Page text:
his company and leave Iraq. We do

not wish Douglas an unwell man, to

remain in Iraq away from

remain in Iraq away from his loved not wish Douglas an unwell man, to

ones. These were carefully chosen

words, designed to emphasise the

humanity, the personality, and the

importance of the life kidnappers

now hold in their hands. Everyone

likes Douglas. More than that, many

who have known him love him. On

behalf of all of us, we, Douglas's

family, ask

family, ask his captors to return behalf of all of us, we, Douglas's

him to us unharmed. The government

has also taken to the air waves.

Mr Wood is a 63-year-old engineer.

Alexander Downer appeared on Mr Wood is a 63-year-old engineer...

al-Jazeera, and the Foreign

Minister also expressed concerns

for Mr Wood's health. Douglas Wood

serious heart is not a well man. He has a very

serious heart condition. He has a is not a well man. He has a very

problem with one of his eyes as

well. We are concerned about his

health in any case. And being held

hostage in this way, being abducted,

is only going to put further strain

on his health. In Iraq itself, more

bloodshed. Just one day after the

country's new government was sworn

when in. More than 45 people were killed

when a blast rocked the northern in. More than 45 people were killed

Kurdish city of Arbil. It's

a suicide bomber targetted a police Kurdish city of Arbil. It's believed

recruiting centre, located in the

same building that houses offices the powerful kur

the powerful Kurdistan democratic same building that houses offices of

party. Most of the dead were police

recruit. In all more than 200

have died in attacks since the recruit. In all more than 200 people

deadlock by naming government ended a plit political

deadlock by naming a Cabinet last government ended a plit political

week. So far the political progress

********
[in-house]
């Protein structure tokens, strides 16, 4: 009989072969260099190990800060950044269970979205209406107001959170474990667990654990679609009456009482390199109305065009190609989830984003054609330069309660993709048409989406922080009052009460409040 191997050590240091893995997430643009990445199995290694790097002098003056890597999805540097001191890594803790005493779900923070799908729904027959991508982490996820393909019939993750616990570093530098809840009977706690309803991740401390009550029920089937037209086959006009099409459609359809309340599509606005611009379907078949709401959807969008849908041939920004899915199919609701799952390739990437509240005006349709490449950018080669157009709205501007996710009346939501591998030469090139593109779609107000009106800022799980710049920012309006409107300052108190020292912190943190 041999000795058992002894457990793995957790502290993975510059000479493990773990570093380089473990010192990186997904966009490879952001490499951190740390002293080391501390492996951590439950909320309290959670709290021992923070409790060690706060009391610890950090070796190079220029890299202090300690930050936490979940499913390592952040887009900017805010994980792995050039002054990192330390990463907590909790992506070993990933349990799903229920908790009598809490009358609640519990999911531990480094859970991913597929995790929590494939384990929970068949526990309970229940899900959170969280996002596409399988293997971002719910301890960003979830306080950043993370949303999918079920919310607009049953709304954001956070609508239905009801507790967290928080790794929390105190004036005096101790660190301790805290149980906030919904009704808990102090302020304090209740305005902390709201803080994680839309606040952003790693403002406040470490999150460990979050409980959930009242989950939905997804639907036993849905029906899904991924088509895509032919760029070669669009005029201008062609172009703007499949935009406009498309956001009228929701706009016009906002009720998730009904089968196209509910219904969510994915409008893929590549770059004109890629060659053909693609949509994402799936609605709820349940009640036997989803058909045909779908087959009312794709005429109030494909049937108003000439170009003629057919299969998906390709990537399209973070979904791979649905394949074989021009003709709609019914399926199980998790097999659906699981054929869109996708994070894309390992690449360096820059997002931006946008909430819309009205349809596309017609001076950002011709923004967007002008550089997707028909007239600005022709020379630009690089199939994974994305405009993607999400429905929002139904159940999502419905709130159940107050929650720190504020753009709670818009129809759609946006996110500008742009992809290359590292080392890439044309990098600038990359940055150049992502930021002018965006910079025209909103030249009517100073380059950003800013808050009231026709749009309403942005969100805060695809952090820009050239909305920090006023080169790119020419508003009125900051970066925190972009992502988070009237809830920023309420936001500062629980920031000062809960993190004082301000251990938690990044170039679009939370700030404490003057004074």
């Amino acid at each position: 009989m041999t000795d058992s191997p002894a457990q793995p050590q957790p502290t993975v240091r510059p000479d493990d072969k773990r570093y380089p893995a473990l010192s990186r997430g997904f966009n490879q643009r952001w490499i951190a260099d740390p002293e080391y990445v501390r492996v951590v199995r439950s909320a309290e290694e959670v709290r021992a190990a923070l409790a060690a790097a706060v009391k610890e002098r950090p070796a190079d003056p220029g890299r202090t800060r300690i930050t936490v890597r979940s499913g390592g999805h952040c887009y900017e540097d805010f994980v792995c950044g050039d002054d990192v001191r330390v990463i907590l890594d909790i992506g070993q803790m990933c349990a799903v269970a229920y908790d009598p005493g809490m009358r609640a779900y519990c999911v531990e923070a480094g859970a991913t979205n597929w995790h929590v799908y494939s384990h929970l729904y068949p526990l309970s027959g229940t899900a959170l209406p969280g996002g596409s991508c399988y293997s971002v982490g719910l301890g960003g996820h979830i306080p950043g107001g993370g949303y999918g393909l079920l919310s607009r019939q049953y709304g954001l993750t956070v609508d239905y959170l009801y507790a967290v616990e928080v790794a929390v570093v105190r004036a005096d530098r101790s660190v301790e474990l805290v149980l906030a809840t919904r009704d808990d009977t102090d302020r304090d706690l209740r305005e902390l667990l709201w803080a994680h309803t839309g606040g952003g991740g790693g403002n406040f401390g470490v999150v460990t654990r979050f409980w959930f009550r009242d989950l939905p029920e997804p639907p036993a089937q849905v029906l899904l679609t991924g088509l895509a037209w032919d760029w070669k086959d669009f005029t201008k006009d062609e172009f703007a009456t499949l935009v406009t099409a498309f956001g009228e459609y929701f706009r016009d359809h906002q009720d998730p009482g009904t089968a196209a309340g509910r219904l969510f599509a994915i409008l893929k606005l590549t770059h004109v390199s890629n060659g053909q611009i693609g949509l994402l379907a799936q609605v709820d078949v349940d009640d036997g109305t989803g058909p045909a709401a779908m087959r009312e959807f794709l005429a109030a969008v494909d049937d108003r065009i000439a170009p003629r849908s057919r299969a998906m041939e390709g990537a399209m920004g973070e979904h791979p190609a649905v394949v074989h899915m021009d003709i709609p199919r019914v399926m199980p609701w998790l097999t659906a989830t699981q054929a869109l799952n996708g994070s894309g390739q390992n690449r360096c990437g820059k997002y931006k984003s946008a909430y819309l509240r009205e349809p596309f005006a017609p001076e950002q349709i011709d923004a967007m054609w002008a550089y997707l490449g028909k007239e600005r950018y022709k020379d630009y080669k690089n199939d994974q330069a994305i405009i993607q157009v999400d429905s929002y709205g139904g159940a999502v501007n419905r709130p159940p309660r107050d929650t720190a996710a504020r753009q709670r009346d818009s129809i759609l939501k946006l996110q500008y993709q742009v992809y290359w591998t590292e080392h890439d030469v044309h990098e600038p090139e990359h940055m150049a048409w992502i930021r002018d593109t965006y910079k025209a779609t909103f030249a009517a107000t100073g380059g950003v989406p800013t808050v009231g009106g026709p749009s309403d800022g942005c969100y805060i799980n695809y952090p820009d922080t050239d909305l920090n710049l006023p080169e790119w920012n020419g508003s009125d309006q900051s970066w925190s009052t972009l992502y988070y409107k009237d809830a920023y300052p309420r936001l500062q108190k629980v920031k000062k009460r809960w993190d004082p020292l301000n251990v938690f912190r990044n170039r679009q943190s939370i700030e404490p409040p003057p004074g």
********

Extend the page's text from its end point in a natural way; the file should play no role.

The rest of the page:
violence. has brought a new wave of insurgent

of the lost Australian woman Now to the story federal government four years ago. who was wrongly deported by the who was an Australian citizen, Lateline believes the woman, the country where she was born. was sent to the Philippines, Where she is now, nobody knows. There are also concerns tonight detention to be investigated that the number of cases of wrongful

has blown out to more than 100. This report from Margot O'Neill. Lateline understands

deported in 2001, that the Australian citizen, her country of birth. was sent back to the Philippines, she had a serious mental disorder It's understood in Australia had broken down. and that her marriage here has been unable locate her. But so far, the Australian government

And that's not surprising, according to some critics of the government's policy. We deport people, we dump them, we leave them. The government take absolutely no concern in what happens to people who are deported from Australia. The case of the deported Australian woman is now being investigated by the same government inquiry set up to examine the case of Cornelia Rau.

Rau was an Australian permanent resident suffering schizophrenia, who disappeared inside the immigration detention system for 11 months. But these two cases may be just the tip of the iceberg. So far, the government has admitted 33 cases of possible wrongful detention of either Australians or foreigners holding valid visas.

But that figure covers just a seven-month period. The government has now extended its review to cover nearly three years, and Lateline believes that's thrown up more than 100 cases. The government refuses to say how many cases, and Acting Immigration Minister Peter McGauran has pointed out that many may have been mistakes that were quickly sorted out.